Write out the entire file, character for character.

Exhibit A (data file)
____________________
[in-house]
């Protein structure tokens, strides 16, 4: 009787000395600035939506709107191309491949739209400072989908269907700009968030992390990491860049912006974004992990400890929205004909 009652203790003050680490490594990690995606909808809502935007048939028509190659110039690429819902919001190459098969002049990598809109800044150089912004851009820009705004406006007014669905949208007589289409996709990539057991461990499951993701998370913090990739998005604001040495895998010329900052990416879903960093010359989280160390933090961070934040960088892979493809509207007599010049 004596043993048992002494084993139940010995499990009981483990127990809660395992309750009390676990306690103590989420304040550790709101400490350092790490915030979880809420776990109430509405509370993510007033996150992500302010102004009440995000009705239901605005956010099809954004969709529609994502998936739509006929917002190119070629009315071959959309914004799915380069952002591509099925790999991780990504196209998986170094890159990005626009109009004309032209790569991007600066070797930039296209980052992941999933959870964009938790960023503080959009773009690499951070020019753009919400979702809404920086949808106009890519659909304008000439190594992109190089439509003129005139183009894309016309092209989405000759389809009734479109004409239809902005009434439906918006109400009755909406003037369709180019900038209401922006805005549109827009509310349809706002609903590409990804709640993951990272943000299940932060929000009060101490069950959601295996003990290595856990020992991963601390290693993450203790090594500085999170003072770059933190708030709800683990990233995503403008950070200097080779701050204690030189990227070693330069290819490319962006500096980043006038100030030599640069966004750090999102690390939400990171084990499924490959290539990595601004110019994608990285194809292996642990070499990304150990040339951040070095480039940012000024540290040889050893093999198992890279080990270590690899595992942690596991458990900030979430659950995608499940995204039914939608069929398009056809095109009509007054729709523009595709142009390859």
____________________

[in-house]
């Protein structure tokens, strides 16, 4: 009787000395600035939506709107191309491949739209400072989908269907700009968030992390990491860049912006974004992990400890929205004909 009652203790003050680490490594990690995606909808809502935007048939028509190659110039690429819902919001190459098969002049990598809109800044150089912004851009820009705004406006007014669905949208007589289409996709990539057991461990499951993701998370913090990739998005604001040495895998010329900052990416879903960093010359989280160390933090961070934040960088892979493809509207007599010049 004596043993048992002494084993139940010995499990009981483990127990809660395992309750009390676990306690103590989420304040550790709101400490350092790490915030979880809420776990109430509405509370993510007033996150992500302010102004009440995000009705239901605005956010099809954004969709529609994502998936739509006929917002190119070629009315071959959309914004799915380069952002591509099925790999991780990504196209998986170094890159990005626009109009004309032209790569991007600066070797930039296209980052992941999933959870964009938790960023503080959009773009690499951070020019753009919400979702809404920086949808106009890519659909304008000439190594992109190089439509003129005139183009894309016309092209989405000759389809009734479109004409239809902005009434439906918006109400009755909406003037369709180019900038209401922006805005549109827009509310349809706002609903590409990804709640993951990272943000299940932060929000009060101490069950959601295996003990290595856990020992991963601390290693993450203790090594500085999170003072770059933190708030709800683990990233995503403008950070200097080779701050204690030189990227070693330069290819490319962006500096980043006038100030030599640069966004750090999102690390939400990171084990499924490959290539990595601004110019994608990285194809292996642990070499990304150990040339951040070095480039940012000024540290040889050893093999198992890279080990270590690899595992942690596991458990900030979430659950995608499940995204039914939608069929398009056809095109009509007054729709523009595709142009390859």